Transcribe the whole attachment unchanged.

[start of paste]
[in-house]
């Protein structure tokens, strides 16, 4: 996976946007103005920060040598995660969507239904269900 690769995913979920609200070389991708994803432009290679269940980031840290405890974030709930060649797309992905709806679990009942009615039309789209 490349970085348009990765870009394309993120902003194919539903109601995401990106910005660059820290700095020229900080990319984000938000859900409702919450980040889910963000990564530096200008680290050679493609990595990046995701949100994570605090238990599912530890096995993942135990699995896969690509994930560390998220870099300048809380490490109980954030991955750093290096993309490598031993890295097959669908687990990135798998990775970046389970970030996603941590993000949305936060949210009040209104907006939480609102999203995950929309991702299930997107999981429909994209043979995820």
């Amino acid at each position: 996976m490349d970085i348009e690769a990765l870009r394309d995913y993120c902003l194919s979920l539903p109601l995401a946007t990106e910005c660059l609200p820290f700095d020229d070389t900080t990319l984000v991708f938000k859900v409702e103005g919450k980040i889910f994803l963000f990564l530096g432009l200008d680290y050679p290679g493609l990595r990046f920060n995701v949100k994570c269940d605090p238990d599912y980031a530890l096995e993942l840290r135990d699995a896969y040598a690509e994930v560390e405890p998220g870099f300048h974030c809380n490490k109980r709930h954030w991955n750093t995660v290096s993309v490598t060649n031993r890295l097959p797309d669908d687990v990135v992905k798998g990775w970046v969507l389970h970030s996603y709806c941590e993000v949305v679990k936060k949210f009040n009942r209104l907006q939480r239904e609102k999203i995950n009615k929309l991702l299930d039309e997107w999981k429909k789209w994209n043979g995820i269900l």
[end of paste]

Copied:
[in-house]
């Protein structure tokens, strides 16, 4: 996976946007103005920060040598995660969507239904269900 690769995913979920609200070389991708994803432009290679269940980031840290405890974030709930060649797309992905709806679990009942009615039309789209 490349970085348009990765870009394309993120902003194919539903109601995401990106910005660059820290700095020229900080990319984000938000859900409702919450980040889910963000990564530096200008680290050679493609990595990046995701949100994570605090238990599912530890096995993942135990699995896969690509994930560390998220870099300048809380490490109980954030991955750093290096993309490598031993890295097959669908687990990135798998990775970046389970970030996603941590993000949305936060949210009040209104907006939480609102999203995950929309991702299930997107999981429909994209043979995820």
């Amino acid at each position: 996976m490349d970085i348009e690769a990765l870009r394309d995913y993120c902003l194919s979920l539903p109601l995401a946007t990106e910005c660059l609200p820290f700095d020229d070389t900080t990319l984000v991708f938000k859900v409702e103005g919450k980040i889910f994803l963000f990564l530096g432009l200008d680290y050679p290679g493609l990595r990046f920060n995701v949100k994570c269940d605090p238990d599912y980031a530890l096995e993942l840290r135990d699995a896969y040598a690509e994930v560390e405890p998220g870099f300048h974030c809380n490490k109980r709930h954030w991955n750093t995660v290096s993309v490598t060649n031993r890295l097959p797309d669908d687990v990135v992905k798998g990775w970046v969507l389970h970030s996603y709806c941590e993000v949305v679990k936060k949210f009040n009942r209104l907006q939480r239904e609102k999203i995950n009615k929309l991702l299930d039309e997107w999981k429909k789209w994209n043979g995820i269900l």